Fed Hits Pause on Rate Hikes, Third Time Since March 2022

The federal funds rate remains at 5.25% to 5.50%.
Anna Helhoski
By Anna Helhoski 
Updated
Edited by Rick VanderKnyff

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As expected, the Federal Reserve opted to pause the federal funds rate at 5.25% to 5.50% at its November meeting, the central bank announced Wednesday.

The Fed has thus far pressed pause just three times since it began its campaign to beat down inflation in March 2022. Rates now remain at a 22-year high.

Wednesday's action isn’t a guarantee of a future pause in December nor during the Fed’s meetings next year, said Fed Chair Jerome Powell at a news conference after the announcement. But the tenor of Powell’s address was less hawkish about future hikes than in the past.

“We're proceeding carefully because we can proceed carefully at this time,” he said. “Monetary policy is restrictive. We see its effects, particularly on interest-sensitive spending and other channels.”

However, Powell said explicitly that the Fed isn't yet discussing rate cuts. That’s because the Fed’s increases to date haven't achieved all of the effects the central bank is looking for, he said.

What’s happening right now with the economy?

The U.S. is maintaining an unexpectedly strong economic picture where recession forecasts are dropping, inflation is slowing, gross domestic product is expanding, unemployment remains low and consumers are spending like there’s no tomorrow. Powell said the central bank didn't add a recession back into its forecast for next year.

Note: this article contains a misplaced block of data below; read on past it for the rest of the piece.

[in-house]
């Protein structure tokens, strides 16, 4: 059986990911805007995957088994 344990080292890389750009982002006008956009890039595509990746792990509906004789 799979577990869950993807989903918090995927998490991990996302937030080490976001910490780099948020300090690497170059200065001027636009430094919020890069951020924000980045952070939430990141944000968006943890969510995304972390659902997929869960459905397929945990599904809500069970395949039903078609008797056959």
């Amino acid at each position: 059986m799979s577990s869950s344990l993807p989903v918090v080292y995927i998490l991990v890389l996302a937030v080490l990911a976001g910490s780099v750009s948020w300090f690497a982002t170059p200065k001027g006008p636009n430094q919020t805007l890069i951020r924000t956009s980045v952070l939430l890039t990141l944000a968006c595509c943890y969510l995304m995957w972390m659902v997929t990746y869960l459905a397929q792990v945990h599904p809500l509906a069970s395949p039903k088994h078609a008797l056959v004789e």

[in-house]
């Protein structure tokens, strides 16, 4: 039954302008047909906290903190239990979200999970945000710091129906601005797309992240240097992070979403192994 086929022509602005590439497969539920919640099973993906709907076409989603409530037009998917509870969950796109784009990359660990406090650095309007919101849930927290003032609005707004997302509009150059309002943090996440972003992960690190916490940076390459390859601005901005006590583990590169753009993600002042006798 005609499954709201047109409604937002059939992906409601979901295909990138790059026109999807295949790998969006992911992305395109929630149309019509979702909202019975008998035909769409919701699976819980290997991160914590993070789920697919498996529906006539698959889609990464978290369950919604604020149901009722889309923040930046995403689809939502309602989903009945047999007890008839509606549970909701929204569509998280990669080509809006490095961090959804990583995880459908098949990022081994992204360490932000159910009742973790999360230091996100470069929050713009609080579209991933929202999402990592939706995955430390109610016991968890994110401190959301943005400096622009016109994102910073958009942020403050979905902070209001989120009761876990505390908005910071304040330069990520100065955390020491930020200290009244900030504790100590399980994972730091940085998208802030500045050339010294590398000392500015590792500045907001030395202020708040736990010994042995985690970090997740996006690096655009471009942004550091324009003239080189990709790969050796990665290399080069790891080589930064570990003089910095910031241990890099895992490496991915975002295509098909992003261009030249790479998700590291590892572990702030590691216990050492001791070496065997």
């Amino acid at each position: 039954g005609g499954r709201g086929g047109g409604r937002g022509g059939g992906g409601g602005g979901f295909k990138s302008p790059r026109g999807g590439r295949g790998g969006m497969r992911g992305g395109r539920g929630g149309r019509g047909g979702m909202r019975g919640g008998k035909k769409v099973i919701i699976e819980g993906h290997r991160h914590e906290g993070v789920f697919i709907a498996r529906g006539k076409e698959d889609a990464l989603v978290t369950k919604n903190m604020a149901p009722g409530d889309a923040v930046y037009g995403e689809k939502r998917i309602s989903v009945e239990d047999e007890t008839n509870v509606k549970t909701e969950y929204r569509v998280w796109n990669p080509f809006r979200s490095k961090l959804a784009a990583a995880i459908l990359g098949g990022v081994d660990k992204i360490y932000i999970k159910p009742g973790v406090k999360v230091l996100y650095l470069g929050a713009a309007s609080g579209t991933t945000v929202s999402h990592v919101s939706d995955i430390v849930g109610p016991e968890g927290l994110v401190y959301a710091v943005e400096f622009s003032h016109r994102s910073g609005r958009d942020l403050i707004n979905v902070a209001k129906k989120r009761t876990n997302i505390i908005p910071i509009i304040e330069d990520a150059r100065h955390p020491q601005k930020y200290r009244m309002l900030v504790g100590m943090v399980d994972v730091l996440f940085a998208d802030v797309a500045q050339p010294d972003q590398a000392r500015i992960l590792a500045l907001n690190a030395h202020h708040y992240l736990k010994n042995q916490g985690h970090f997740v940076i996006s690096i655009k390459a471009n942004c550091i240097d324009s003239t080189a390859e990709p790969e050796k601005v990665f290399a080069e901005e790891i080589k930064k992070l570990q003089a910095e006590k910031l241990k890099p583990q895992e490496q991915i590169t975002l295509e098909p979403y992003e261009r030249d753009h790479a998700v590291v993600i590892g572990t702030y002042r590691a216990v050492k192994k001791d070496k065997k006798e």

But the resilience of spending among Americans — despite prices remaining high — means future rate hikes are still on the table. (High spending tends to lead to higher inflation.) The Fed is committed to reducing inflation to 2%; it is 3.7% currently, according to the latest consumer price index.

Keep in mind that it also takes time — estimates are around 12 months — for the Fed’s rate increases to make an overall impact on the economy. But there are clear signs of financial tightening that the Fed is looking for.

In October, the yields on 10-year U.S. Treasury notes climbed to the highest levels since 2007. Treasury note yields are tied to interest rates for mortgages, auto loans and student loans. Yields tend to move according to the Fed’s rate policy and are also influenced by investor sentiment.

The combination of the elevated Treasury note benchmark and the Fed’s rate hikes has already hit the mortgage market. Rates hit a 23-year high of 8% for a 30-year fixed mortgage. Rates were already higher on mortgages, deterring would-be buyers: The National Association of Realtors reports a 2.0% decline in home sales year over year for September.

“Financial conditions have clearly tightened, and you can see that in the rates that consumers and households and businesses are paying now,” Powell said during the news conference. “Over time, that will have an effect. We just don't know how persistent it's going to be.”

The Federal Reserve is set to meet for the final time this year on Dec. 12-13.

(Photo by Kevin Dietsch/Getty News via Getty Images)

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